FRISC-II: Early Invasive CAD Treatment Postpones Death or MI in 15-Year Follow-Up

Larry Hand

October 18, 2016

UPPSALA, SWEDEN — Findings from 15-year follow-up of the Fast Revascularization During Instability in Coronary Artery Disease (FRISC-II) study provide "strong support" that early invasive treatment should be the preferred treatment strategy for patients with non–ST-elevation acute coronary syndrome compared with noninvasive treatment[1].

The FRISC-II trial, conducted in Sweden, Denmark, and Norway between 1996 and 1998, showed that early invasive treatment significantly reduced death and MI compared with noninvasive treatment in patients with non–ST-elevation CAD. In that trial patients were randomized to either revascularization with 7 days or noninvasive treatment.

Dr Lars Wallentin (Uppsala University, Sweden) and colleagues conducted a follow-up analysis of cardiovascular outcomes, with data available on 99% of the initially recruited 2457 patients involved in FRISC-II.

The results were published in the October 15, 2016 issue of the Lancet.

The researchers found that, during 15 years of follow-up, the invasive strategy postponed death of next MI by a mean of 549 days (95% CI 204–888, P=0.002).

"This effect was larger in nonsmokers (mean gain 809 days, 95% CI 402–1175; P=0.0182), patients with elevated troponin T (778 days, 95% CI 357–1165; P=0.0241), and patients with high concentrations of growth differentiation factor-15 (1356 days, 95% CI 507–1650; P=0.0210)," the researchers wrote.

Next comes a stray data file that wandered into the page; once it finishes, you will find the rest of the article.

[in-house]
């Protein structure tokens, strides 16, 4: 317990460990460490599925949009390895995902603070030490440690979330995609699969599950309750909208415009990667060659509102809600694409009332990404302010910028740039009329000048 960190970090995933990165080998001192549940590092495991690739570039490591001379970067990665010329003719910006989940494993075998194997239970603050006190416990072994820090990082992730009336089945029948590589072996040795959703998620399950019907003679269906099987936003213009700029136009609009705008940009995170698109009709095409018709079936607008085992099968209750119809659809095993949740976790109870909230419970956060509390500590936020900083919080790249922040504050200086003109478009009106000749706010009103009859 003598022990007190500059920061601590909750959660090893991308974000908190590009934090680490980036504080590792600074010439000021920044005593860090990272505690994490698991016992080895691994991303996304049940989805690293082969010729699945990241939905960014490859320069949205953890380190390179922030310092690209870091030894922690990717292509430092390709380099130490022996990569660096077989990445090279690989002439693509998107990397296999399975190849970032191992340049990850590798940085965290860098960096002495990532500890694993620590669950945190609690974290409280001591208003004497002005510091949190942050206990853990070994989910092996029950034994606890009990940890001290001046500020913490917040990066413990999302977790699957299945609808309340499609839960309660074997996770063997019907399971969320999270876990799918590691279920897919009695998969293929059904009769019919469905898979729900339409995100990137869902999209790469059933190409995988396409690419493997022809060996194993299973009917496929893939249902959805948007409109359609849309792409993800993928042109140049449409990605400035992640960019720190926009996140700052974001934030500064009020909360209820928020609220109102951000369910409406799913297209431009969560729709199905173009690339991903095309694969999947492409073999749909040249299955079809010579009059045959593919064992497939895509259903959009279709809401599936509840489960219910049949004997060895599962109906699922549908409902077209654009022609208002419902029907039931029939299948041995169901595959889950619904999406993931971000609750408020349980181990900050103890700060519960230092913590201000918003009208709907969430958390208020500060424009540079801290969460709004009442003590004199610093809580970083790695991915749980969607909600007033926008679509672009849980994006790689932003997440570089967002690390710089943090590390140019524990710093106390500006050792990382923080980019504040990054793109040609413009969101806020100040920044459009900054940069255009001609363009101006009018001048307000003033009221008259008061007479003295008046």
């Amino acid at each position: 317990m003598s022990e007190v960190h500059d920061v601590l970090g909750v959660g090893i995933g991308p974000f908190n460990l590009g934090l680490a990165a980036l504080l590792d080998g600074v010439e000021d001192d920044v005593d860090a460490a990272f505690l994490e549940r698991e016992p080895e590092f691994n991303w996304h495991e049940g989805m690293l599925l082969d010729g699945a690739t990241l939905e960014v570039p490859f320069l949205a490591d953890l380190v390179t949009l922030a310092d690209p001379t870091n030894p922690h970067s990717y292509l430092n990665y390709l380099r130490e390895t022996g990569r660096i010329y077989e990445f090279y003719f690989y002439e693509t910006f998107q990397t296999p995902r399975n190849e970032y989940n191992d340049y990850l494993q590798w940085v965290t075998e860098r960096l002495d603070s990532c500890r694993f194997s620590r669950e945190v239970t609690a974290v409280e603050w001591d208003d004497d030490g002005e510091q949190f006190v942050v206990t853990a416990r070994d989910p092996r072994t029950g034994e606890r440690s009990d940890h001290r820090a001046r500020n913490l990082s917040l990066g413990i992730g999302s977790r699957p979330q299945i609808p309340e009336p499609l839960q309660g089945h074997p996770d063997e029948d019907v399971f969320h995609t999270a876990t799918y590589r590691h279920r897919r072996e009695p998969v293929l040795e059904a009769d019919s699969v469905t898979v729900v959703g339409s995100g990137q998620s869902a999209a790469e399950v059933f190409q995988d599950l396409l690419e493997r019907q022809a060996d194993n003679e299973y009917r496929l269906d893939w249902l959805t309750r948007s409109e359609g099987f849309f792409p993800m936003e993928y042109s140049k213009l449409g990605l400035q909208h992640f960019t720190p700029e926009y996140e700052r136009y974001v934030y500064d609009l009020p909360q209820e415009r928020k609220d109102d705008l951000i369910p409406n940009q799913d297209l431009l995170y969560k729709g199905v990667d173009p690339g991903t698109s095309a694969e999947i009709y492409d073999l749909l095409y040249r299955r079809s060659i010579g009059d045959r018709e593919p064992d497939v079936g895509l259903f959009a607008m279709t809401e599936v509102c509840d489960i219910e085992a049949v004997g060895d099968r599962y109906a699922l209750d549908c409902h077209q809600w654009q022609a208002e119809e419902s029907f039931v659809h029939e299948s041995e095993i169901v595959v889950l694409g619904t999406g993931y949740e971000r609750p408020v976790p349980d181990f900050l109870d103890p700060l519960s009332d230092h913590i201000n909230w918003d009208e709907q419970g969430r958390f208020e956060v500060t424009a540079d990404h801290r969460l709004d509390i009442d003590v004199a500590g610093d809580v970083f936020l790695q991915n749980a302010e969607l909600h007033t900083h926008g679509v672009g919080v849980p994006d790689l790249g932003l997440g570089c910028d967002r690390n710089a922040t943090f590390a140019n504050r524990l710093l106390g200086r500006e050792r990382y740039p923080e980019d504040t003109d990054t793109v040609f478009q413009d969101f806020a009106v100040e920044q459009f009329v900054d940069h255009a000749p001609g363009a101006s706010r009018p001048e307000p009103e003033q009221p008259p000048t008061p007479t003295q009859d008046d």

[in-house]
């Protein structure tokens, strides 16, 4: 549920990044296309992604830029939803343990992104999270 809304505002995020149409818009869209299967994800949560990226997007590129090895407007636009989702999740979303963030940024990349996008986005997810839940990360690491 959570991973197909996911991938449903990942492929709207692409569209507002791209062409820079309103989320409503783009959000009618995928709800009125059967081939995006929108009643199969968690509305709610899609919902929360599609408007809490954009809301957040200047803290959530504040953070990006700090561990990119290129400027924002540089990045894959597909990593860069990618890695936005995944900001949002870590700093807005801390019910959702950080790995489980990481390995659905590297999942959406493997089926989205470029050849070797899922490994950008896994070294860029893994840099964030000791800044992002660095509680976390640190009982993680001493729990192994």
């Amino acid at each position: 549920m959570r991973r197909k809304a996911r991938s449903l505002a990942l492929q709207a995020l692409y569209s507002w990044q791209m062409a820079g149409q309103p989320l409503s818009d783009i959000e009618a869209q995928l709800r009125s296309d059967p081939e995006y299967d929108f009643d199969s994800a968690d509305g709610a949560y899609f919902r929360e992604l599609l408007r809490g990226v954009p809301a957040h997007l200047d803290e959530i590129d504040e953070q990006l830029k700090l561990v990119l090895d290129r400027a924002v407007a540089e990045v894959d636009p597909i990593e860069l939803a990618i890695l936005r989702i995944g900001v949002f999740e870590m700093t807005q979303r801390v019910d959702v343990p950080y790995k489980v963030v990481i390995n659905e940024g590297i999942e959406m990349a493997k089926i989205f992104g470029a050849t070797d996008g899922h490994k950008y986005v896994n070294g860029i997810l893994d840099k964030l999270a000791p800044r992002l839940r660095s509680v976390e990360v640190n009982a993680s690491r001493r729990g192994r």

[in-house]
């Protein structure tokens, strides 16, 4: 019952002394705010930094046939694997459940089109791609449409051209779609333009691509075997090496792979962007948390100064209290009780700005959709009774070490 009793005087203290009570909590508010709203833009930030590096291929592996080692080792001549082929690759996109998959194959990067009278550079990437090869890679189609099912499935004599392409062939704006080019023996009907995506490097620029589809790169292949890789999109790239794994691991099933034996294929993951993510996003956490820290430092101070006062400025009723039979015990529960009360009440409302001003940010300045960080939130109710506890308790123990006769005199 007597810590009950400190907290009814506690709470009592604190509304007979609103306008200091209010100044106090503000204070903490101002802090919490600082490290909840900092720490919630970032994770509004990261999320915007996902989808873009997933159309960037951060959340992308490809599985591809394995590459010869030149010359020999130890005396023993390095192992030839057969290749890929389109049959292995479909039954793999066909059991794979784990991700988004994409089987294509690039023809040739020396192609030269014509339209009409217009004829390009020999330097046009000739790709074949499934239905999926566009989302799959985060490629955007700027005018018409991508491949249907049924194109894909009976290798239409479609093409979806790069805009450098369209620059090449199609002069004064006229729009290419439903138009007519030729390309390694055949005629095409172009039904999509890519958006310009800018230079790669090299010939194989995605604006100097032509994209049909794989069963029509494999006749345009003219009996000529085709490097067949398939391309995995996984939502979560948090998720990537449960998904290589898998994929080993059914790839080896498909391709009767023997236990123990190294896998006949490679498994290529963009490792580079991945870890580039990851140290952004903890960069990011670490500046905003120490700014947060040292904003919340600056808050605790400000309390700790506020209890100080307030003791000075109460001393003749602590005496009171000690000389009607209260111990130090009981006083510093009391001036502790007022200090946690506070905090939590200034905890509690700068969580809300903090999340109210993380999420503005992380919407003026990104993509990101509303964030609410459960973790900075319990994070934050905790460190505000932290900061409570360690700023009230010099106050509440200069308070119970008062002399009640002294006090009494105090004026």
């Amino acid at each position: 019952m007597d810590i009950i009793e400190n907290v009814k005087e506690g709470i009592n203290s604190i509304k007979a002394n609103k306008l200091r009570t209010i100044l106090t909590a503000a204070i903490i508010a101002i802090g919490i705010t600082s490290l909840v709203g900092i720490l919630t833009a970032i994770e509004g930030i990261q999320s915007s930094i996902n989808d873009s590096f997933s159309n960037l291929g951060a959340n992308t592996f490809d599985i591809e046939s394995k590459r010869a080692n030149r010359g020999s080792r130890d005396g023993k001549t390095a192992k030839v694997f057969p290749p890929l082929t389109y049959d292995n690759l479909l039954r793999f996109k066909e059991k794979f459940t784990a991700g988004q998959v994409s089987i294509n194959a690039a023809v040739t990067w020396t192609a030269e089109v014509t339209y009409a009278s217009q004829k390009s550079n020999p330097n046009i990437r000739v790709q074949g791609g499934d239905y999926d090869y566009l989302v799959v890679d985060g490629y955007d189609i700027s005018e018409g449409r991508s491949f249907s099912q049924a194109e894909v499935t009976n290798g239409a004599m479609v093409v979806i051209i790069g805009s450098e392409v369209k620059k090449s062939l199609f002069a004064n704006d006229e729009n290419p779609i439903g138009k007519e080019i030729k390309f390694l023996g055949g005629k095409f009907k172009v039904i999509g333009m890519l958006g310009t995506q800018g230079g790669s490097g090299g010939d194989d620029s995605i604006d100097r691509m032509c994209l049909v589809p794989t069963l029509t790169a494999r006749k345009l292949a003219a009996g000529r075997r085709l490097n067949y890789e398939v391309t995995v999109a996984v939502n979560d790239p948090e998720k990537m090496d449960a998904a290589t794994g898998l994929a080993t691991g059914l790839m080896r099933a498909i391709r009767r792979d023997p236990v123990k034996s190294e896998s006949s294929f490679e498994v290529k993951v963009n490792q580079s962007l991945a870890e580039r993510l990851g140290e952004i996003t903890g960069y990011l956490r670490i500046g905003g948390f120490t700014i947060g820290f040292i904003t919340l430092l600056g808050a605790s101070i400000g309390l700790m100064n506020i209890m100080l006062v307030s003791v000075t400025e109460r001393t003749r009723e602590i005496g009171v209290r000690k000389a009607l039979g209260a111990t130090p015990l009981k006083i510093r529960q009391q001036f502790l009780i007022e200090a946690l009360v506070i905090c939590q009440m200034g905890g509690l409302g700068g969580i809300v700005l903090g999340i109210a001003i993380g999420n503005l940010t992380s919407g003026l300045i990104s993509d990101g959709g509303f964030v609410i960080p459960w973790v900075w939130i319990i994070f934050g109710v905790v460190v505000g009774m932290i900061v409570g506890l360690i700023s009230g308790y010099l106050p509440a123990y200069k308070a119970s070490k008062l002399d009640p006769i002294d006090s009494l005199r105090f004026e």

The researchers also found that invasive therapy led to a mean of 1128 days' postponement of death or readmission to the hospital for ischemic heart disease (95% CI 830-1366).

"The study offers follow-up to 15 years, making it essentially a lifetime study. The benefit is largely in the first few years," Dr William S Weintraub (Christiana Care Health System, Newark, DE), author of an accompanying comment[2], told heartwire from Medscape.

Weintraub wrote in his commentary, "Substantial advances in care have been made since the time of the first FRISC-II study." A wait of 7 days for revascularization would be unusual today, he wrote.

"FRISC-II cannot be considered contemporary therapy," he told heartwire . "However, technical change and improved care over time is to be expected. Thus, long-term follow-up will often reflect standards of care from several years ago. Nonetheless, we have much to learn from long-term follow-up studies that we can incorporate with more contemporary data."

The Swedish Heart-Lung Foundation, the Swedish Foundation for Strategic Research, and the Uppsala Clinical Research Center funded this research. Wallentin reported receiving institutional research grants, consultancy fees, lecture fees, and travel support from Bristol-Myers Squibb, Pfizer, AstraZeneca, GlaxoSmithKline, and Boehringer Ingelheim, institutional research grants from Merck and Roche, consultancy fees from Abbott, and honoraria from GlaxoSmithKline. Disclosures for the coauthors are listed in the paper. Weintraub reports no relevant financial relationships.

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